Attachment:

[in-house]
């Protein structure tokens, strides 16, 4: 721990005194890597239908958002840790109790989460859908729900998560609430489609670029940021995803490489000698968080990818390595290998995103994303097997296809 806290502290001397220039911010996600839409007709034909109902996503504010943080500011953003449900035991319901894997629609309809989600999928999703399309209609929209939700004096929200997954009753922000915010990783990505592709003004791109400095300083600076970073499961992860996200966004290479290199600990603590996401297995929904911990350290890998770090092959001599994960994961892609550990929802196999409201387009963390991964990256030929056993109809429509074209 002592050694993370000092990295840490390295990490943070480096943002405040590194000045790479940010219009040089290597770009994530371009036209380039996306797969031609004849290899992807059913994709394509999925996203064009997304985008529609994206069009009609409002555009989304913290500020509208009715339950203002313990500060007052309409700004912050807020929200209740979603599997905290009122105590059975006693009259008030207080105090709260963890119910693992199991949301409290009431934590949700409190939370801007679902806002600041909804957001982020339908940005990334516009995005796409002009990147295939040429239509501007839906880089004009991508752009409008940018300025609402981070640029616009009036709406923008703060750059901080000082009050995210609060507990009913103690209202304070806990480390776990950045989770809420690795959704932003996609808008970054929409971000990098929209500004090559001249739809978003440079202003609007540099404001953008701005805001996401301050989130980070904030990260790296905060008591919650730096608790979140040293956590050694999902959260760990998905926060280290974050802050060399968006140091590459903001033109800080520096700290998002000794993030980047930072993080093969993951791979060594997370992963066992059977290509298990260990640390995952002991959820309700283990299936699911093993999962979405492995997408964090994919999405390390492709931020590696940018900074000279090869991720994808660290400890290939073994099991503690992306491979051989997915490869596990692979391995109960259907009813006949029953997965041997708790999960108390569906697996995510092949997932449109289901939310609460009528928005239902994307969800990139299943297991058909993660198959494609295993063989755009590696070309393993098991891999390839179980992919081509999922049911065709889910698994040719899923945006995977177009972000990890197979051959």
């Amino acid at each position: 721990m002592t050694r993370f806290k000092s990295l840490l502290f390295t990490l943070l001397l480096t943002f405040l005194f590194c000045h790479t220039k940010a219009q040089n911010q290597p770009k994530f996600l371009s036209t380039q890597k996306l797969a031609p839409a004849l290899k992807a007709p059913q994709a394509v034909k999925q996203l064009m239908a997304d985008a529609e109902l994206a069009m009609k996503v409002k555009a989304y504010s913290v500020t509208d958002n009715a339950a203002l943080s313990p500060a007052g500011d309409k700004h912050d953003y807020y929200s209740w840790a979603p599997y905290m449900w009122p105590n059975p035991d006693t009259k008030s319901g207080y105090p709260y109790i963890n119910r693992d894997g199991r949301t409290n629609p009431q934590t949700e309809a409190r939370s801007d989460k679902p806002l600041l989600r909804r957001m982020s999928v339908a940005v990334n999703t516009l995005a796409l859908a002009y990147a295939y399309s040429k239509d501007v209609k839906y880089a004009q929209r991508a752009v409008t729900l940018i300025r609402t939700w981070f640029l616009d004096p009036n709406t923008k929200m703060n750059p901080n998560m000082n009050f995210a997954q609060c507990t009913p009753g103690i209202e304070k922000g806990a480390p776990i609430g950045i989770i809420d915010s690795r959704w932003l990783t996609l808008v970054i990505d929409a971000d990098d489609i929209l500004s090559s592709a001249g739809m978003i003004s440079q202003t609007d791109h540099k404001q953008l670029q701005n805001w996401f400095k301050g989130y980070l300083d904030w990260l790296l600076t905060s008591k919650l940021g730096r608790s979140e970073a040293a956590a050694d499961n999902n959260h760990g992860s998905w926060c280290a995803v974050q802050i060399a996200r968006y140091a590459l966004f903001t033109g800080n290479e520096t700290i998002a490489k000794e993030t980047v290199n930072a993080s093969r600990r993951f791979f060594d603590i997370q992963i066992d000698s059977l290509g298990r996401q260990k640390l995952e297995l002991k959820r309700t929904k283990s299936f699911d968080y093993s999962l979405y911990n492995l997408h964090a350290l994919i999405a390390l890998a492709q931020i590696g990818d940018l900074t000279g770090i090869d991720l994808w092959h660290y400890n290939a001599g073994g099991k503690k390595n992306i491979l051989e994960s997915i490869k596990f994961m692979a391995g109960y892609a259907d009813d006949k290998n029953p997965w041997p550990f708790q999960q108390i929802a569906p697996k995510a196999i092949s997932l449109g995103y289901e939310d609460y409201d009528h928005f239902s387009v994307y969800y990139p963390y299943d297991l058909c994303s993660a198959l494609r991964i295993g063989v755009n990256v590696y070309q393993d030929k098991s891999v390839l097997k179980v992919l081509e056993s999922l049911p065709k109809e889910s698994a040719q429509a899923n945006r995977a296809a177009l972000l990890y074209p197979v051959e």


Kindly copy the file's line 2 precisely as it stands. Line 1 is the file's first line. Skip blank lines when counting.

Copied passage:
């Protein structure tokens, strides 16, 4: 721990005194890597239908958002840790109790989460859908729900998560609430489609670029940021995803490489000698968080990818390595290998995103994303097997296809 806290502290001397220039911010996600839409007709034909109902996503504010943080500011953003449900035991319901894997629609309809989600999928999703399309209609929209939700004096929200997954009753922000915010990783990505592709003004791109400095300083600076970073499961992860996200966004290479290199600990603590996401297995929904911990350290890998770090092959001599994960994961892609550990929802196999409201387009963390991964990256030929056993109809429509074209 002592050694993370000092990295840490390295990490943070480096943002405040590194000045790479940010219009040089290597770009994530371009036209380039996306797969031609004849290899992807059913994709394509999925996203064009997304985008529609994206069009009609409002555009989304913290500020509208009715339950203002313990500060007052309409700004912050807020929200209740979603599997905290009122105590059975006693009259008030207080105090709260963890119910693992199991949301409290009431934590949700409190939370801007679902806002600041909804957001982020339908940005990334516009995005796409002009990147295939040429239509501007839906880089004009991508752009409008940018300025609402981070640029616009009036709406923008703060750059901080000082009050995210609060507990009913103690209202304070806990480390776990950045989770809420690795959704932003996609808008970054929409971000990098929209500004090559001249739809978003440079202003609007540099404001953008701005805001996401301050989130980070904030990260790296905060008591919650730096608790979140040293956590050694999902959260760990998905926060280290974050802050060399968006140091590459903001033109800080520096700290998002000794993030980047930072993080093969993951791979060594997370992963066992059977290509298990260990640390995952002991959820309700283990299936699911093993999962979405492995997408964090994919999405390390492709931020590696940018900074000279090869991720994808660290400890290939073994099991503690992306491979051989997915490869596990692979391995109960259907009813006949029953997965041997708790999960108390569906697996995510092949997932449109289901939310609460009528928005239902994307969800990139299943297991058909993660198959494609295993063989755009590696070309393993098991891999390839179980992919081509999922049911065709889910698994040719899923945006995977177009972000990890197979051959």